Page 57: of Marine Technology Magazine (June 2019)
Hydrographic Survey: Single & Multibeam Sonar
The Marine Institute’s Centre for Marine Simulation offers high-? delity, state-of-the-art technol- ogy, 360-degree visuals, and motion systems. The Centre can replicate specialized oil and gas operations including anchor handling on the Hibernia Offshore Operations Simulator.
programs that range from industry certi? cations to diplomas dens on resources and the environment, the application of of technology, joint diploma/bachelor degrees, advanced di- ocean technology is of particular interest in reducing such plomas, post-graduate certi? cates and master’s degrees. The burdens because of the pivotal role the oceans play in all
School also has signi? cant involvement in community-based aspects of human existence: this includes their in? uence training programs in which instructors teach short industry on commerce, sustenance and climate, and the Marine In- training programs in communities, primarily in Newfound- stitute’s School of Ocean Technology is charged with the land and Labrador and northern Canada, and is currently responsibility of developing and delivering education and planning to offer more online courses and programs. training and applied research and development programs in
The four industrial research and training units run by the this ? eld by developing and delivering education and train-
School of Fisheries are the Centre for Aquaculture and Sea- ing programs to meet the needs of the ocean sector (industry, food Development (CASD); the Centre for Fisheries Ecosys- academia and government) in Canada and beyond.
tem Research (CFER); the Centre for Sustainable Aquatic Education and training programs offered by the School of
Resources (CSAR); and Community Based Education De- Ocean Technology include diplomas and degrees in ROV livery (CBED). technology; underwater vehicle technology; ocean mapping; and technology management; while in addition to offer-
School of Maritime Studies ing education and training, the School undertakes applied
The School of Maritime Studies at the Marine Institute pro- research and development in four key areas: ocean instru- vides training and certi? cation programs that qualify mari- mentation, underwater vehicles, ocean mapping and ocean ners in the design, operation and management of ships for the observing systems, the work being undertaken through the transportation of materials and products across the oceans. Centre for Applied Ocean Technology.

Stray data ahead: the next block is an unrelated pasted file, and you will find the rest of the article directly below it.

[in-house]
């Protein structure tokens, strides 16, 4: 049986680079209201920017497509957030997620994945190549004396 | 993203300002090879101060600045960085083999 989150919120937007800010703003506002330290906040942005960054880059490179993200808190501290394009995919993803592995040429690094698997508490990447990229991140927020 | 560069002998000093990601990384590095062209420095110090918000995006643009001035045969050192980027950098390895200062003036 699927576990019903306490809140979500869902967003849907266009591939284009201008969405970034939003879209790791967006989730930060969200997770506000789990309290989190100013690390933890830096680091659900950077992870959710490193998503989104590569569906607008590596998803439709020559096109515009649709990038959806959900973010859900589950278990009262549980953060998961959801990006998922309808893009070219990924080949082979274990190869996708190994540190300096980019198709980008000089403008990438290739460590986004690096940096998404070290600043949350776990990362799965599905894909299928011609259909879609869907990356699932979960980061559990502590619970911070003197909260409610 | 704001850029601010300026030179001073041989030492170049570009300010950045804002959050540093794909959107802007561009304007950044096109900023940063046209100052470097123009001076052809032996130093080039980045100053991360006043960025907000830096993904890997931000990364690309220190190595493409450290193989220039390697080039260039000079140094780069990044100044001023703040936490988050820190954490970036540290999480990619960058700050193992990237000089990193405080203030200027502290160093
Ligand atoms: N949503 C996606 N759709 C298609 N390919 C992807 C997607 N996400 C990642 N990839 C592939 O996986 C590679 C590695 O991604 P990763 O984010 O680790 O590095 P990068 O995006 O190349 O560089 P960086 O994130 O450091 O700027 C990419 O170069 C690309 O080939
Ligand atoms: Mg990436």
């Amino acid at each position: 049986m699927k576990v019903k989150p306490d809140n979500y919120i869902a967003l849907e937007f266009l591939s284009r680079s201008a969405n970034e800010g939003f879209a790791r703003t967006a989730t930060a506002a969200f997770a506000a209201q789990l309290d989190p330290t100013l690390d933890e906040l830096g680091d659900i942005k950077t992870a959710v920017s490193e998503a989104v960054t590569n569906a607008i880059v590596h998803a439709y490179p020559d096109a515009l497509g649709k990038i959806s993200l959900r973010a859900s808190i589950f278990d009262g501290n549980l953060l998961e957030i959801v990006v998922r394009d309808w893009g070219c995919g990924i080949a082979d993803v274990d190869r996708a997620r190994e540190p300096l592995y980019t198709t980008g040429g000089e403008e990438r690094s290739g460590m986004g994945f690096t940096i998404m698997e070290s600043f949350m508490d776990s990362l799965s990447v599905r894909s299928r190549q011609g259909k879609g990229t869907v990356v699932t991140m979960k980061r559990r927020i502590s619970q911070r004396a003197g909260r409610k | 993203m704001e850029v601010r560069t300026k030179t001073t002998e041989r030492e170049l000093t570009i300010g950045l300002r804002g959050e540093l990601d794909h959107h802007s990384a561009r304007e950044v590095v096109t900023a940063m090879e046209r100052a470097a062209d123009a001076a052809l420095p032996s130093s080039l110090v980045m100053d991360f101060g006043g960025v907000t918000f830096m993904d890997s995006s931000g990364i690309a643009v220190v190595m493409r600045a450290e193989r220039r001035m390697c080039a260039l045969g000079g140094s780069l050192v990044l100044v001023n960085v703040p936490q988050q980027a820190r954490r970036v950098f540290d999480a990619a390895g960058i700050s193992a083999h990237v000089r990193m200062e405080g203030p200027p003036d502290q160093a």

Such training and certi? cation has become highly regulated, and the School of Maritime Studies works closely with the Responding to evolving technology needs relevant Canadian and international authorities to ensure that The School says the guiding principles of its applied re- its programs meet or exceed the required standards. search and development effort are to respond to the evolving
The School provides education and training in the design technology needs of key ocean industries such as ? sheries, of ships and associated systems, its programs preparing indi- shipping, offshore oil and gas and provide work experience viduals for entry-level operational positions as deck of? cers, and employment opportunities for students and graduates of engineering of? cers and ratings. In addition, the School’s its programs. To develop and deliver its ocean technology
Bachelor of Maritime Studies and Master of Maritime Man- education and training and applied research and develop- agement degrees are designed for those who wish to enhance ment, the School works collaboratively with the expertise their knowledge and skills to prepare themselves for other and facilities found throughout the Marine Institute, includ- positions in the marine industry. ing with the acoustics tank, a rectangular concrete water
The School also works closely with industry to provide tank four meters deep, four meters wide, and 5.5 meters short courses to meet both mandatory and non-mandatory long containing 88,000 liters of water, used for transducer training needs through its Industrial Response Program and development, materials, and ? ow noise studies in addition many of the courses in the program can be presented off to structural acoustics; the world’s largest ? ume tank, which campus at locations convenient to a client’s area of opera- is used to carry out performance evaluations, gear tests and tion. The School also operates three major centers within its other observations on newly developed or existing ? shing facilities: the Centre For Marine Simulation (CMS); the Off- gears and other related equipment in simulated underwater shore Safety and Survival Centre (OSSC); and the Safety and near-surface conditions; a number of cameras available and Emergency Response Training Centre (SERT). for underwater video collection for both ? eld work and tank projects; and a range of small work-class remotely operated
School of Ocean Technology vehicles (ROV) used for training and observation purposes.
With a growing human population placing increasing bur- www.marinetechnologynews.com
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